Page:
Jim and I have transformed several garden spaces before, including a 1/4 acre at our prior home in South Florida. As you can see from the picture below, all the plants except several palm trees in our back garden were unhealthy and overgrown. In our first phase, we replaced the overgrown, unhealthy plants with new plants in the six feet behind our patio.
After one year, the first phase of our Coastal Garden has filled in nicely. We are already seeing more birds, butterflies, and other pollinators in the garden. Planting the right plants, including natives in the right locations will ensure you have a beautiful garden that is easy to maintain and requires less water. When shopping for plants, look for long-lived perennials that will work with the amount of sunlight the area receives throughout the day. Finally, because we’re 1.5 blocks from the ocean, we purchased plants that are salt-spray tolerant.
Most of the plants in our garden produce flowers for butterflies and other pollinators, as well as berries for the birds. Below is a list of the plants we used in our garden:
- Bahama Wild Coffee (Native)
- Jamaican Caper (Native)
- Bahama Firebush
- Marlberry (Native)
- Spiderwort (Native)
- Beach Creeper (Native)
- Horizontal Cocoplum (Native)
- White Begonia odorata alba
- Coontie (Native)
- Red Firespike
We prefer to use plants that require no pesticides and very little fertilizer. I asked our HOA’s property manager to ensure that our garden is not sprayed with pesticides or liquid fertilizers. Pesticides are harmful to wildlife, seep into our waterways and kill seagrass. Seagrass is a food source for Manatees, which are an endangered species in South Florida. Finally, we prefer slow-release granular fertilizers, which provide nutrients to plants over an extended period. This type of fertilizer allows us to use it less frequently – and prevents nutrients from leaving our landscape and entering waterways, contributing to harmful algal blooms and other water quality problems.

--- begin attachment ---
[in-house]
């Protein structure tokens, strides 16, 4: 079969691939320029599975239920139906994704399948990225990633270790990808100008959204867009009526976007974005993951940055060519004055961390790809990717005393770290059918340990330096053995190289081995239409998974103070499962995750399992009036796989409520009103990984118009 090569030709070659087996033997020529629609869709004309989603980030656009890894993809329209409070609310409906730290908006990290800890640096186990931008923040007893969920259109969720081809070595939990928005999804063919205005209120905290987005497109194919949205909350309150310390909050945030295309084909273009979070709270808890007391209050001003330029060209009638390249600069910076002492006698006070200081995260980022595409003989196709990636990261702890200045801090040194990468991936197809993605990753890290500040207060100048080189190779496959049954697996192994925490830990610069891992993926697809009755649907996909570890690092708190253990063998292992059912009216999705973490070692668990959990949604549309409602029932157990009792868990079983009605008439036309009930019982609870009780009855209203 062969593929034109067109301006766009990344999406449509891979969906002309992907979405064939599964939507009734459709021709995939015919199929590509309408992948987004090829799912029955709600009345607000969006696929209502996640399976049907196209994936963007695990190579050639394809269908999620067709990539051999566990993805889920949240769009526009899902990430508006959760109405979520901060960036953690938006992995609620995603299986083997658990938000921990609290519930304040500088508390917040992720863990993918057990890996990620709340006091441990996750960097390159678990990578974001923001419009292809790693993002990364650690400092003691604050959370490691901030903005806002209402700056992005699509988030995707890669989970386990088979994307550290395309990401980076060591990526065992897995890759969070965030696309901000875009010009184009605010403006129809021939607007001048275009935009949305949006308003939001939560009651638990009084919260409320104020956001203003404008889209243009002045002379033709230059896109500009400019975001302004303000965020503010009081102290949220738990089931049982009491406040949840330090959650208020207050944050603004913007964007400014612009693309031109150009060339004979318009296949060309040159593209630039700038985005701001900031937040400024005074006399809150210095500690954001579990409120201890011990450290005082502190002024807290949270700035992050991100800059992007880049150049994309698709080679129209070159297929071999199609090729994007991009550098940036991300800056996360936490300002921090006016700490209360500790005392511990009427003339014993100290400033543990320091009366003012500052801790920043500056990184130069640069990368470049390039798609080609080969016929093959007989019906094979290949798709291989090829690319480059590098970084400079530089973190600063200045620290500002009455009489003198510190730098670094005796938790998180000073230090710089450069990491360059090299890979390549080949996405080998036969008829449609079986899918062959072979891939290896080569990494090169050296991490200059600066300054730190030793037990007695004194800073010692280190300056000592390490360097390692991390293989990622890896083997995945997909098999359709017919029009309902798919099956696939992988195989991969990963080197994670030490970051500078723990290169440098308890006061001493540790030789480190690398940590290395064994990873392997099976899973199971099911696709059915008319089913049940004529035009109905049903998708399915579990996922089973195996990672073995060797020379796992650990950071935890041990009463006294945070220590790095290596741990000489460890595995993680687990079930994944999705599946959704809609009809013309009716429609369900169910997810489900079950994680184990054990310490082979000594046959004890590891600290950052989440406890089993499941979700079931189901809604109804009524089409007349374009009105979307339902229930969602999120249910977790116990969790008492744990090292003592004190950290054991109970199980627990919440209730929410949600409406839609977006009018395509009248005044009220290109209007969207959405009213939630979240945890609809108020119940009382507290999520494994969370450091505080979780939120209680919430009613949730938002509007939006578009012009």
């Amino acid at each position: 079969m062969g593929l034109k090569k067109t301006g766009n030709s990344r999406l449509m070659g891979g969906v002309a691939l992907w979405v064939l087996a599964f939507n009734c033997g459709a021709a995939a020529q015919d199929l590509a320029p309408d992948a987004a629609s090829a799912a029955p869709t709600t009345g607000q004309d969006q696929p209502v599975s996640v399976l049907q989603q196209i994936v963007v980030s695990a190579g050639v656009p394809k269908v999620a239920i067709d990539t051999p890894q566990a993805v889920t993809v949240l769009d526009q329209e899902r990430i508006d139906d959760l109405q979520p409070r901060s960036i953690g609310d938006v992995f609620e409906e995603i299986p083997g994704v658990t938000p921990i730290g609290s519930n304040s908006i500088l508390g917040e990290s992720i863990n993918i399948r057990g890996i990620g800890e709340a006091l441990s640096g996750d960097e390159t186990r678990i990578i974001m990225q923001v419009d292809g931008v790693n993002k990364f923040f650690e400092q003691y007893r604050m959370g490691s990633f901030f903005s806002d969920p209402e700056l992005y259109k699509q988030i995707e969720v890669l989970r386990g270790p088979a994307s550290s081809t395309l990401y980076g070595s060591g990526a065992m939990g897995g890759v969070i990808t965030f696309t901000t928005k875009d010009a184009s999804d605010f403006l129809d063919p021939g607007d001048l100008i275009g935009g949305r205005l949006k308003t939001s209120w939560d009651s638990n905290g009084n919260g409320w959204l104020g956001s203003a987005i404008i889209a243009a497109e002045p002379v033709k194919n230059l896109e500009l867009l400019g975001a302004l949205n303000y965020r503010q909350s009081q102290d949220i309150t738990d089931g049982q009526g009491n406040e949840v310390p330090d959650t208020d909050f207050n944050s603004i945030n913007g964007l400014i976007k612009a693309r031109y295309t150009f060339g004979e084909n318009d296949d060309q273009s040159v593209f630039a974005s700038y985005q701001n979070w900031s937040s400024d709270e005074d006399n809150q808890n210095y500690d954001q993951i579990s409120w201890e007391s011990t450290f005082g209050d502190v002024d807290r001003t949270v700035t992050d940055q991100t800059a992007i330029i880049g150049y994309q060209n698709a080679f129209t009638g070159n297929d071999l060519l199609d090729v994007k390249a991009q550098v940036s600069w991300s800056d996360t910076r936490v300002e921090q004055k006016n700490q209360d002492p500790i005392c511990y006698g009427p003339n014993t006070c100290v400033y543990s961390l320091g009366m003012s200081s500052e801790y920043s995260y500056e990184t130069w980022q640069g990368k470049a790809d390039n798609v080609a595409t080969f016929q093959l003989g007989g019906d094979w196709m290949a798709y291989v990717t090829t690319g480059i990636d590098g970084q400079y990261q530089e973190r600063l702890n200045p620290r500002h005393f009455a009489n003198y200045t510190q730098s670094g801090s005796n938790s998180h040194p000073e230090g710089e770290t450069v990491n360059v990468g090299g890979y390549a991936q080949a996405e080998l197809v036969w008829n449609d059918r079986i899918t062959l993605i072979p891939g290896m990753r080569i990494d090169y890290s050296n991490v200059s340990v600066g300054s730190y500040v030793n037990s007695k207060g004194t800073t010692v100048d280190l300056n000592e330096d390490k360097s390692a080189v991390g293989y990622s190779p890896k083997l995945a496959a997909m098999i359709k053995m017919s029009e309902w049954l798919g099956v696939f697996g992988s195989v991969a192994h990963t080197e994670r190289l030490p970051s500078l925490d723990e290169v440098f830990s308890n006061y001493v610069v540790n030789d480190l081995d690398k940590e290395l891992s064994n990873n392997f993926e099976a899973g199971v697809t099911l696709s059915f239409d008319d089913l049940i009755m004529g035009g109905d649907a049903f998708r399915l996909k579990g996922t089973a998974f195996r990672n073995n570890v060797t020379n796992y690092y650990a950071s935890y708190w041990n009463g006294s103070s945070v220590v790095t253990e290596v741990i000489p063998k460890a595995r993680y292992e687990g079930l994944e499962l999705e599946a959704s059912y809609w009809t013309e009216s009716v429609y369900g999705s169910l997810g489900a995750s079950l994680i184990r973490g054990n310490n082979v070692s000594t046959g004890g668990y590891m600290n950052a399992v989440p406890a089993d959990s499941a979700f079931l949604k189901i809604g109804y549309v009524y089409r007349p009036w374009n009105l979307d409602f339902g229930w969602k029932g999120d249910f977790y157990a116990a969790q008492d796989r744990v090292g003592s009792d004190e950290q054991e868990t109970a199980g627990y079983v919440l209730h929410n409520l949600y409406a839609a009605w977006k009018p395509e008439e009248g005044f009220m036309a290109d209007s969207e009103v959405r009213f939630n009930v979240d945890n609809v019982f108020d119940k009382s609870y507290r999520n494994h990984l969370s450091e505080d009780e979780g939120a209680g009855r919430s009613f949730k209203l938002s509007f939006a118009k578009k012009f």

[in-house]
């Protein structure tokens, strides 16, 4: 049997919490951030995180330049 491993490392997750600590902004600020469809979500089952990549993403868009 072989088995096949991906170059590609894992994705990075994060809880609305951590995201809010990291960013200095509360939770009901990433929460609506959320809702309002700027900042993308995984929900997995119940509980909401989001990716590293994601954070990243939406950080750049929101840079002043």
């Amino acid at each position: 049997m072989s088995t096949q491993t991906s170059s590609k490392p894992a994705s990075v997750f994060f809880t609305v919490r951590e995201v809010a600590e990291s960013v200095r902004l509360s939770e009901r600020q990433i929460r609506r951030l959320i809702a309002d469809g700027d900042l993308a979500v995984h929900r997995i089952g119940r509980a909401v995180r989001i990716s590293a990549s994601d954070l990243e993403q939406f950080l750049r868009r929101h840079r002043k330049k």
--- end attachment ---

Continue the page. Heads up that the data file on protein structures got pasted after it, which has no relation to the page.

In addition to the natives, we planted a few non-native plants, including Flax, Red Firespike, and White Begonia odorata alba. Flax adds interesting variegation to the garden but is susceptible to Rust fungus, which we are treating with an anti-fungal spray. If we don’t see improvement, we will probably replace the Flax with Horizonal Cocoplum. The Red Firespike attracts butterflies all year and hummingbirds during the spring. Finally, we added two White Begonia odorata alba plants because we’ve had them in our last two gardens.
Pictured below are one male and two female Painted Buntings, which visit our garden every Winter thanks to the feeder filled with White Millet. Be sure to clean your feeder before refilling each time to avoid spreading disease to birds that visit it.
We added some functional touches to the garden, including small black granite rocks for a practical path outside of our back patio. We’ve also added rocks around the front foundation, as well as landscape borders to keep mulch inside our landscape beds. Visit your local nursery to find native perennials that are right for your garden.
The pictures below are from the garden in our last home, which you can read more about in the link below: https://majesticmeadows.blog/2018/10/17/a-garden-should-welcome-a-soul/.
Hopefully our garden will inspire you to add native plants to your own garden. Please share this post with friends and be sure to subscribe below to receive additional ideas for your garden and interior spaces:
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